Miriam back in fighting form, hits surveys | Inquirer News

Miriam back in fighting form, hits surveys

/ 04:00 AM April 28, 2016

Presidential candidate Sen.  Miriam Defensor-Santiago is back in fighting form after the physical strain she endured from participating in the three-hour televised presidential debate in Pangasinan three days ago.

Resuming her campus tours on Wednesday at the University of the Philippines Los Baños (UPLB) campus in Laguna, Santiago accused polling firms of conspiring to pull down her rankings in voter preference surveys to force her to withdraw from the presidential race.


She claimed she had been offered P300 million to quit.

“I’m in a bad position,” Santiago admitted, going off-script from her prepared speech.


“They pull down my standing in the surveys to discourage contributors. If I have no more contributors, I have no more funding. Then if I have no more funding, they will force me to withdraw (from the race) and they will supposedly give me up to P300 million to reimburse my campaign expenses,” she told students who filled UPLB’s Baker Hall to see her.

“But I’m from UP. What will I do with that money? I’ll grow old before I finish counting it. So let’s just go ahead and keep on fighting until we reach our goal,” Santiago said.

The senator was incredulous at her single-digit voter preference rating in all the preelection surveys conducted by SWS and Pulse Asia.

“It would not matter if it were because I started to campaign late or because I am sick. But how come in all universities wherever you go, why am I always number one (in their surveys)?” Santiago asked.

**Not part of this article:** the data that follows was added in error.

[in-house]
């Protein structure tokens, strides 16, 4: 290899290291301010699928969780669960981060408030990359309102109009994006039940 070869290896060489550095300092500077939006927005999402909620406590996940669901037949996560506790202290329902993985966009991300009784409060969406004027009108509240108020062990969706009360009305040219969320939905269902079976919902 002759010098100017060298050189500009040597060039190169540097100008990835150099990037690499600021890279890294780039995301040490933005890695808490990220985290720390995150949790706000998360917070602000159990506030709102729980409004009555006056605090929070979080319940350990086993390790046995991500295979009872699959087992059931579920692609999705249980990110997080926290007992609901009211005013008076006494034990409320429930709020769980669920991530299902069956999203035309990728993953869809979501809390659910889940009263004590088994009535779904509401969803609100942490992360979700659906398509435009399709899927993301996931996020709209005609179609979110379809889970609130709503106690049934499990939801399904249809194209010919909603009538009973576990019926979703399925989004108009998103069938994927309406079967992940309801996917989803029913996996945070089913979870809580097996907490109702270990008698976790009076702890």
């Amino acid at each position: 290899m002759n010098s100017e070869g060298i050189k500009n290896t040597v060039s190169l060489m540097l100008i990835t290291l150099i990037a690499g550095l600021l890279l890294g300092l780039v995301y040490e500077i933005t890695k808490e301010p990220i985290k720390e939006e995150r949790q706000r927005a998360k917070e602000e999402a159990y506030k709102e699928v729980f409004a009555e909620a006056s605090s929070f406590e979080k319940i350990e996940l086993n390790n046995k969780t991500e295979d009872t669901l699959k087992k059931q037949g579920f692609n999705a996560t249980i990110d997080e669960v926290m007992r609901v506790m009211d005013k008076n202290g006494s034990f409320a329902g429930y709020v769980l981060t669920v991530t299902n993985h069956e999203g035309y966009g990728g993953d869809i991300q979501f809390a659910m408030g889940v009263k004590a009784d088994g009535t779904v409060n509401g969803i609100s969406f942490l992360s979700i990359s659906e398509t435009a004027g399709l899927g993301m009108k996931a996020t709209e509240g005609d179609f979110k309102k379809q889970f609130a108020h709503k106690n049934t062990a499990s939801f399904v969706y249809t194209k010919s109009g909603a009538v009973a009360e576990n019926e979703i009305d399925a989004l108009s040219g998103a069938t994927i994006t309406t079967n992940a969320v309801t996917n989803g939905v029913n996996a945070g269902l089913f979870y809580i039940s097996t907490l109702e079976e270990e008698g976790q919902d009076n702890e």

“If we go along with the commercial survey firms, they will be the ones to choose our next leaders. That cannot be. So I hope you will go to your homes and your neighborhoods and tell them about this sorry conspiracy,” she added.

Santiago, who has won all her senatorial campaigns but has lost her two attempts at the presidency, admitted her campaign contributions have dried up due to the preelection surveys.

She returned to the campaign trail only last week after a near six-week absence to participate in a clinical trial of an experimental drug for cancer which she claimed has restored her health.


In several instances during the final presidential debate held in Dagupan City on April 24, Santiago appeared to have difficulty keeping her concentration.

At one point midway into the debate, she lost her train of thought completely and asked the host to repeat the question.

In her closing remarks, however, Santiago insisted: “I will never quit. I will never stop. I will never withdraw.”


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TAGS: Elections 2016, elections featured, Miriam Santiago, Nation, News
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